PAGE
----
On the lower floor, the Dining Room of Commons was occupied mostly by industrial producers of knives, grinders and other production machinery, and of materials and other accessories used in knife making. Here was the booth of one of the largest Czech knife making companies, KDS Sedlčany. But the floor was dominated by the booth of the High School of Artistic Crafts from Turnov. The school (est. 1884) educates new jewelers, gemstone grinders, metal engravers, blacksmiths and metal smelters. The school is located about 80 kilometers north east from Prague. The town itself has been for many years famous as a center of Czech gemstone industry. The school presented the annual works of the blacksmith course – topic being an edged sculpture. Maybe it still misses some experience, but the presented works show a high level of creativity and an innovation. On the spot two of the students of metal engraving were presenting their skills. The basic course of studies is for four years, the most talented students can proceed for two more years of higher education. It is good to see that the high-grade craftsmanship has its future.
Left: Two students of metal engraving from the High School of Artistic Arts in Turnov were presenting their skills.
Right: The High School of Artistic Arts in Turnov presented the annual works of the blacksmith course – topic
being an edged sculpture.

The one-day exhibition probably has been successful in business terms, when I asked the exhibitors if they are satisfied with the result, everybody confirmed so and so did also the organizers. But the business success was not the only good thing of this exhibition. In the whole exhibition space there has been a spirit of advent – people were coming from table to table, having friendly chats and greeting each other before the Christmass and wishing all the best for the New Year 2018. It was a nice, humanly warm atmosphere. Last but not least, even a child was born as a promise for the days to come.

The Pragie show was held in a spirit of advent – even
a child was born as a promise for the days to come.

Should you like to enjoy the wealth of Czech and Moravian cutlery, please save the following two dates – the spring exhibition in Brno (March 17th 2018) and the spring exhibition in Prague (April 8th 2018). More details can be found on the first page of the website,

The Izer Mountain Sickle by Milan Pokorný. The 19 cm blade is from wild carbon damask steel, the handle from the elm root and mountain crystal. One of the series of the Izer Mountain knives, which are made from materials characteristic for the Izer Mountain.

A folding knife by Karel Hons. Blade about 85 mm, liner lock, steel RWL 34, handle carbon fiber composite, damask bolsters.

Mayan dagger from Jan Pomahač, Overall length245 mm, blade 130 mm carbon damask steel, handle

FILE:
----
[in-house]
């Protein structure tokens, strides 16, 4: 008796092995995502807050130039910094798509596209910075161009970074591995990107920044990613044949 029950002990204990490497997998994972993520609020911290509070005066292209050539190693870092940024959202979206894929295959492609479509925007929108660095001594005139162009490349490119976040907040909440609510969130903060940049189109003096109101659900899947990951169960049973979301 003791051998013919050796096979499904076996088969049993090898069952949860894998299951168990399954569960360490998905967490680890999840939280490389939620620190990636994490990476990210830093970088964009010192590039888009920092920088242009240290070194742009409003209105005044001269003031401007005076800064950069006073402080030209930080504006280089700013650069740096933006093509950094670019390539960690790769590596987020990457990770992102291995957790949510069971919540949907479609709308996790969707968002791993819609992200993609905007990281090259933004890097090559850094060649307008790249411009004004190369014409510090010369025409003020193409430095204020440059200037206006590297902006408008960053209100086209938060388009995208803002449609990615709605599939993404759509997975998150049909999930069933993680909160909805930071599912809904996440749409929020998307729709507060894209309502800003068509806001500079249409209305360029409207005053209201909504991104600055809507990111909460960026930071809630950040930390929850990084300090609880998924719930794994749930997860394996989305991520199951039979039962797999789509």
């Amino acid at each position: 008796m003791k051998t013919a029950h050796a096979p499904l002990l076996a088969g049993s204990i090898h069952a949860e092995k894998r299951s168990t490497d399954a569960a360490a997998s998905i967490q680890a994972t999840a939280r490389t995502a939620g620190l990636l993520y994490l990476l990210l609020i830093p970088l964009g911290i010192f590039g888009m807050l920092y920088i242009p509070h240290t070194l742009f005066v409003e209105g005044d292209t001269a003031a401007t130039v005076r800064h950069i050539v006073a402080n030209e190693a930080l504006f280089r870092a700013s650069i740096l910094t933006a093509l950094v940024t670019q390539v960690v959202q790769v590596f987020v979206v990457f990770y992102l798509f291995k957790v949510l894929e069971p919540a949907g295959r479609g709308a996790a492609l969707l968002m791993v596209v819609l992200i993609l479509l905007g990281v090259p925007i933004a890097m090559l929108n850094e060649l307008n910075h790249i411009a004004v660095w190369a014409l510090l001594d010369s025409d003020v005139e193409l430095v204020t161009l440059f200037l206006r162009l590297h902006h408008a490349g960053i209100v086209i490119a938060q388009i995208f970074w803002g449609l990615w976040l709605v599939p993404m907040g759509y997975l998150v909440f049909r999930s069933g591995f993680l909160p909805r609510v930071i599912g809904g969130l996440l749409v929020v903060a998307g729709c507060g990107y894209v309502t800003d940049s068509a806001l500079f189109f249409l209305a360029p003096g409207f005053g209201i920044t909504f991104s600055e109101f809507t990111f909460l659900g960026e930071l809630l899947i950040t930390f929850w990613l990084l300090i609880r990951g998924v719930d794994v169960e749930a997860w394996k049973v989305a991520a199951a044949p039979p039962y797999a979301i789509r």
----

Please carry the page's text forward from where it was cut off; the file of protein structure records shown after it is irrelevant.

stag and leather washers.

The Partisan dagger by Jan Pomahač. Overall length 350 mm, blade 198 mm carbon damask steel,
handle Padauk wood.

A fixed blade by Aleš Vencovský. Blade approx. 205 mm from N690 steel, 4 mm thick, handle Wengé wood.

Aleš Vencovský, blade approx. 230 mm from N690 steel, handle maple and ebony wood.

The Trapper made by Michal Jarý (Czech). Blade 135 mm,
damask carbon steel (200 layers); handlereindeer stag and
alpaca, overall length: 273 mm.

Liner Lock folding knife by Michal Jarý. Blade 97 mm; Zladinox  stainless damask steel; handle mokuti,
snake wood, damask steel, overall length: 125/223 mm.

Karel Kreps, blade approx. 270 mm long made from damask made from two different crankshafts, handle
bovine bone, ebony, walnut.

Petr “Buck” Hrubý; no name. Blade 84 and 112 mm, damask steel; handle ebony and coral.
Overall length: 176 and 234 mm.

Arkadyi “Arik” Davbakyan is an Armenian living in Prague. This knife has a 104 mm blade, 2258 steel;
handle monolith with blade, overall length: 212 mm.

Arkadyi “Arik” Davbakyan; no name. Blade 138 mm, 2258 steel; handle pine cone in epoxy resin, overall
length: 255 mm.

A knife by Maxmilián Netrval, overall length 350 mm, blade approx. 200 mm, wootz steel, handle giraffe
bone and ebony.

A liner lock folding knife by Herman Knives (Herman Bartek, Poland); no name; blade 89 mm; M390
steel; handle birch wood, resin carbon fibre, overall length: 125/215 mm.

Pavel Prucniak, Poland, no name. Blade 60 mm, D2 steel; walnut, bone carbon, overall length: 109 mm.

Acoustic Blade (Wojciech Zawada, Poland); no names. Blades 80 and 37 and 32 mm, stainless steel;
micarta; overall length: 155 and 86 and 90 mm.

Wladforge – Ukraine; no name. Blade 125 mm, N690 + Cu + K110steel; iron and  brass, overall length: 255 mm

Wladforge – Ukraine; no name. Blade 165 mm, N690 and K110 laminated steel; iron and  brass, overall
length: 303 mm

Folding knife by Karel Hons. Blade about 85 mm, liner
lock, steel RWL 34, handle mammoth tooth and
titanium bolster.